The Internet Engineering Task Force (IETF) develops and promotes voluntary Internet standards, in particular the standards that comprise the Internet protocol suite (TCP/IP). It is an open standards organization, with no formal membership or membership requirements. All participants and managers are volunteers, though their work is usually funded by their employers or sponsors.
The IETF started out as an activity supported by the U.S. federal government, but since 1993 it has operated as a standards development function under the auspices of the Internet Society, an international membership-based non-profit organization.
The IETF is organized into a large number of working groups and informal discussion groups (BoFs, or Birds of a Feather), each dealing with a specific topic and operates in a bottom-up task creation mode, largely driven by these working groups. Each working group has an appointed chairperson (or sometimes several co-chairs), along with a charter that describes its focus, and what and when it is expected to produce. It is open to all who want to participate, and holds discussions on an open mailing list or at IETF meetings, where the entry fee in July 2014 was USD $650 per person. Midst 2018 the fees are: early bird $700, late payment $875, student $150 and a one day pass for $375.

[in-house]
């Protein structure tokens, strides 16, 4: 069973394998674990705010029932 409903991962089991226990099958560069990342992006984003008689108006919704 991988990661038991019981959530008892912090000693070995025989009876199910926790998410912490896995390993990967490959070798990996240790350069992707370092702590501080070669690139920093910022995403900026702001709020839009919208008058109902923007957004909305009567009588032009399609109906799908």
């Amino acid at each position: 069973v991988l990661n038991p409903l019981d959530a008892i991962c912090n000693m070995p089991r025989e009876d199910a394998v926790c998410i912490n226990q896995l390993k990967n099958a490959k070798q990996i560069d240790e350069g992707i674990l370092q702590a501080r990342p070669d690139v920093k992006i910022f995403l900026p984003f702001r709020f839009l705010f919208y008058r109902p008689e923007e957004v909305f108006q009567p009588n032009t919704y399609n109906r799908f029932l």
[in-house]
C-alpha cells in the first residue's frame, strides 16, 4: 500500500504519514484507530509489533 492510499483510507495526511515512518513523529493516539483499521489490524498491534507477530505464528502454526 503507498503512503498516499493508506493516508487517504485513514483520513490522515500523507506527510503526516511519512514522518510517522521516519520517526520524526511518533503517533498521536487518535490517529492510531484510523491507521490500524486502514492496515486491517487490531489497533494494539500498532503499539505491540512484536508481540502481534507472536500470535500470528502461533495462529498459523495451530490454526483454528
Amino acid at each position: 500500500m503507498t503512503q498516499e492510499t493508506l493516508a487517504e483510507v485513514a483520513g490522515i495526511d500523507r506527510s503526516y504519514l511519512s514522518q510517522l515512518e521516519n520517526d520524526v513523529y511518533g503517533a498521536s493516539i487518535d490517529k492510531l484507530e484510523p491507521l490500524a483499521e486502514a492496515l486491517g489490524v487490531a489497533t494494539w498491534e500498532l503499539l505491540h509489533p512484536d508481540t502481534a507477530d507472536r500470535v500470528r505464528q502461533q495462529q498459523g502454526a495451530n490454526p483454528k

Rough consensus is the primary basis for decision making. There are no formal voting procedures. Because the majority of the IETF’s work is done via mailing lists, meeting attendance is not required for contributors. Each working group is intended to complete work on its topic and then disband. In some cases, the WG will instead have its charter updated to take on new tasks as appropriate.
Courtesy of Wikipedia
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